Today’s reader question is about sharpeners. There are so many options available that I thought I’d share my favorite colored pencil sharpeners and tell you what I like and don’t like about them.
But first, here’s the question:
It’s not my first rodeo so to speak, but I still have sharpening issues at times- broken points, too short a point. Like you, when using a sharp pencil, I prefer a longer point. I’ve gone through 6 sharpeners, some a little better than others, but still haven’t found a gem.
Which ones have you found work the best consistently?
Thanks and stay well.
Dee isn’t alone in the search for the ideal colored pencil sharpener. Sooner or later we all look for a great pencil sharpener.
My Favorite Colored Pencil Sharpeners
I’ve used a variety of colored pencil sharpeners over the years, from hand-held to crank to electric. Some of them have been excellent sharpeners and some haven’t. The best thing I can say about all of them is that I haven’t spent much money on any of them.
Hand-held sharpeners come in a variety of shapes and styles. Some have containers to catch shavings and some haven’t, but they all have one thing in common. You hold them in your hand.
I currently have two styles. Both of them come with shavings containers and both were very inexpensive. Under $2 each.
But one sharpens pencils to a short point, while the other sharpens a longer point.
What I like about them is that I can keep them in my pencil box, in the cup of pencils currently in use, or in my field kit. They’re also so cheap (yes, I’ll go ahead and say it) that I can keep several handy in different locations. For my artsy side, they come in different colors. How cool is that?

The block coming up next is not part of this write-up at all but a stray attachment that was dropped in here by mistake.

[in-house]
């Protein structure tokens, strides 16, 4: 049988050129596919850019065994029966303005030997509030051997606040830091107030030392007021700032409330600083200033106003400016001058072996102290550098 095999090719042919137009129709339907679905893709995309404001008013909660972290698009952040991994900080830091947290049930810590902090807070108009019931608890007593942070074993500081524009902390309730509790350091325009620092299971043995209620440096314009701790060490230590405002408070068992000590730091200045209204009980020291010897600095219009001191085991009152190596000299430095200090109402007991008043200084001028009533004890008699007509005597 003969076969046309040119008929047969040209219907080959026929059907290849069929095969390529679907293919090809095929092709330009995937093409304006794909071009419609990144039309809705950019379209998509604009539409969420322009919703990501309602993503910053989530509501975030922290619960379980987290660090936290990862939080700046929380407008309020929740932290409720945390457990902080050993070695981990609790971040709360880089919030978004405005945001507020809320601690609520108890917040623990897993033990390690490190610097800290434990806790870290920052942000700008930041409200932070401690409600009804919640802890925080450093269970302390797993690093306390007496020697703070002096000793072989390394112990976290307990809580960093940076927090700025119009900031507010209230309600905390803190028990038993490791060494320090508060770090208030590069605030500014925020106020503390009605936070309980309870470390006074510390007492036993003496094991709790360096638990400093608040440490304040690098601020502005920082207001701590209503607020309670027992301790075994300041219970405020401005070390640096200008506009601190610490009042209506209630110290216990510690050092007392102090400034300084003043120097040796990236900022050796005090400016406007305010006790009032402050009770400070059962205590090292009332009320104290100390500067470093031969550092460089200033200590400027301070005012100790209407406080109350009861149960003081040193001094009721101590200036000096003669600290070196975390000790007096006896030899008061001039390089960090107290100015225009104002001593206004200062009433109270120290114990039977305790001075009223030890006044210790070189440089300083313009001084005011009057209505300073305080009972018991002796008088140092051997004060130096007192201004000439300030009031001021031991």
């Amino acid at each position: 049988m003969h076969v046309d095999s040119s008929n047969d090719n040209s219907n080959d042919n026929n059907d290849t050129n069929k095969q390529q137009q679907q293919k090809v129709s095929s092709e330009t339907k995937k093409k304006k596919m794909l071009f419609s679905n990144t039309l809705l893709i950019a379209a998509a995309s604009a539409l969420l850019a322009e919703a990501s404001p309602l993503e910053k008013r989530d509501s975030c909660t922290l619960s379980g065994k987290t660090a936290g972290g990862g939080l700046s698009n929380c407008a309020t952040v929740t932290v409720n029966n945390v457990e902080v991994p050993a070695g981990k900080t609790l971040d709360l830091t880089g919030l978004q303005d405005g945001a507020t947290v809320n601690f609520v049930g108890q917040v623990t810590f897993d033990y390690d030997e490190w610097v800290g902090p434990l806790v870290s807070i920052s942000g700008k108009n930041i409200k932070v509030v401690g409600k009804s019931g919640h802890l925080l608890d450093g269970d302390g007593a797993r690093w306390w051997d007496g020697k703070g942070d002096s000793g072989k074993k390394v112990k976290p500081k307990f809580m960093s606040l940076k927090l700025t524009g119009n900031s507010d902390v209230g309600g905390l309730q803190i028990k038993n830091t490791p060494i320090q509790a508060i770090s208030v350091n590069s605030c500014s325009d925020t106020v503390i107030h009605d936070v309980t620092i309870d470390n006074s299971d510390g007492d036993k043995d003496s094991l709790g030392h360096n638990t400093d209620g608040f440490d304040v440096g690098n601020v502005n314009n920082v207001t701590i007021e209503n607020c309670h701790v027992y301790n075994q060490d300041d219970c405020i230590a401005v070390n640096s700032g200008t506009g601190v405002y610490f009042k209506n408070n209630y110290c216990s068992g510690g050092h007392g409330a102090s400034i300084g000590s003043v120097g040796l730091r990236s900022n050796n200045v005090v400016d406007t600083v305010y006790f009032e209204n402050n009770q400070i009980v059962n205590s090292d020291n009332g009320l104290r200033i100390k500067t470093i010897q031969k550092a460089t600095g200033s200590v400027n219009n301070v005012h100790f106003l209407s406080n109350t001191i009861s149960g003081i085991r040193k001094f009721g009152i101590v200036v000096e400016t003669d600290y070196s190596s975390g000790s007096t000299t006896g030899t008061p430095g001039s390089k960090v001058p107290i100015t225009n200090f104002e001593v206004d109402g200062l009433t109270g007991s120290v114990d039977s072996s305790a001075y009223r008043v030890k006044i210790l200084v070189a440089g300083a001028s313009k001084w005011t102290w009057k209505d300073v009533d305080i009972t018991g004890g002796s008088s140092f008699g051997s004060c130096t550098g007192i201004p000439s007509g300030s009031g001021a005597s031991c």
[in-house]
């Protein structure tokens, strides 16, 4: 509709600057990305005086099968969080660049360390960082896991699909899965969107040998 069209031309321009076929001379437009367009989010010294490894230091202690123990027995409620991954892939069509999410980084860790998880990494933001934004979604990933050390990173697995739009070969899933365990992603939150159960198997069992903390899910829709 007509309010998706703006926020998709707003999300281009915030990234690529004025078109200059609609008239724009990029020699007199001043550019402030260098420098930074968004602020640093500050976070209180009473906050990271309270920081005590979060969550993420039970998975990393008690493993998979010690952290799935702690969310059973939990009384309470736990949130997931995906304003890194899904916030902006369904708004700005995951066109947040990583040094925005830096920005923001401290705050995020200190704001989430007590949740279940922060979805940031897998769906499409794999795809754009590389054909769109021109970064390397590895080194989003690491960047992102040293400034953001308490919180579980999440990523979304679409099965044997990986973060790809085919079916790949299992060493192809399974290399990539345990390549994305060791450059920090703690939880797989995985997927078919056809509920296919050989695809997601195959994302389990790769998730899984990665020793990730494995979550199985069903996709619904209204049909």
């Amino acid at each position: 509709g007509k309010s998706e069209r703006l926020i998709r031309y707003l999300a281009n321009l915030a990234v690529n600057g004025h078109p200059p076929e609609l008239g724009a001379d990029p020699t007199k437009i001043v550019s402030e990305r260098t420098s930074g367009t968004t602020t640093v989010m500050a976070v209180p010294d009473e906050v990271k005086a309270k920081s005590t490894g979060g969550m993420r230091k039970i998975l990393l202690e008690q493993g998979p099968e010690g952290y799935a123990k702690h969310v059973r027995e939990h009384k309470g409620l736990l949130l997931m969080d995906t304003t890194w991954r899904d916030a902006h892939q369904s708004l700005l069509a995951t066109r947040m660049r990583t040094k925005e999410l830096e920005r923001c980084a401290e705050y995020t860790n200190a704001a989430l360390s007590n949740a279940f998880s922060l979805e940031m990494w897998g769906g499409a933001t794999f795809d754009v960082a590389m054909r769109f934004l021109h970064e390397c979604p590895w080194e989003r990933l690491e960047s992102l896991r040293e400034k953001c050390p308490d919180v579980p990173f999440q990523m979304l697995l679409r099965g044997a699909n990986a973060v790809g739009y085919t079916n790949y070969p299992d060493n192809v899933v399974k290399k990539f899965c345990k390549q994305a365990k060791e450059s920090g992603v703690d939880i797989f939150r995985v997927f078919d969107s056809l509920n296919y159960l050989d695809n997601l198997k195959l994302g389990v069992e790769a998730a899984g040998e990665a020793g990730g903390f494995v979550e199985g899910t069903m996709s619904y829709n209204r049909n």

What I’m not crazy about is that they don’t last more than a few months under heavy usage. But I have had two of them for more than two years and they still do the job.
Besides, they’re cheap enough that replacing them is no big deal.
The sharpener I use most in the studio is actually not mine. My husband bought it when he was in school. It’s an APSCO Premier Standard and is the kind of sharpener that used to be in every classroom in every public school. What’s more, it’s all metal! No plastic parts.
I like this sharpener because it’s solid, is designed to take pencils of different sizes, and sharpens like a dream. Pencils sharpened in this sharpener have a lovely, long, tapered point.
It’s easy to clean, too. Just turn the shaving container a quarter turn, slide it off the blades, and empty it.
To keep the blades sharp and functioning properly, I sharpen lead pencils once in a while to remove wax and other colored pencil debris.
Is there anything I don’t like about it? Yes. It’s not attached to a wall, so I have to either hold it on a desk top or in my lap to sharpen pencils. But that’s not all bad. I can move from one working area to another when necessary.
I’ve used a couple of different electric sharpeners in the past. One battery-operated and one that had to be plugged into the wall.
The battery-powered sharpener was large enough that I didn’t need to hold it while I sharpened a pencil. Just put the pencil in the top-loading sharpening opening and sharpen. But it was also small enough to take along when I worked out of the studio.
The second sharpener was also not very large, but because it required a power outlet, it didn’t leave the studio.
Both of them sharpened well and lasted quite a lot while. Both were under $30, but it’s been so long since I purchased them, that prices have almost certainly gone up.
My only complaint about both is that they eventually wore out, as sharpeners tend to do. By then, I had other options and just never replaced them. Do I sometimes wish I had? Absolutely.
Which Colored Pencil Sharpener is My Favorite?
That’s easy. The crank sharpener is the one I reach for most. It produces long, tapered points, it’s easy to clean, and sturdy. And it’s all-metal, so it’s going to last a long time.
But there are other ways to sharpen pencils, and you can read more about one way a lot of artists swear by in Getting the Most Possible Use out of every Colored Pencil, which I wrote for EmptyEasel.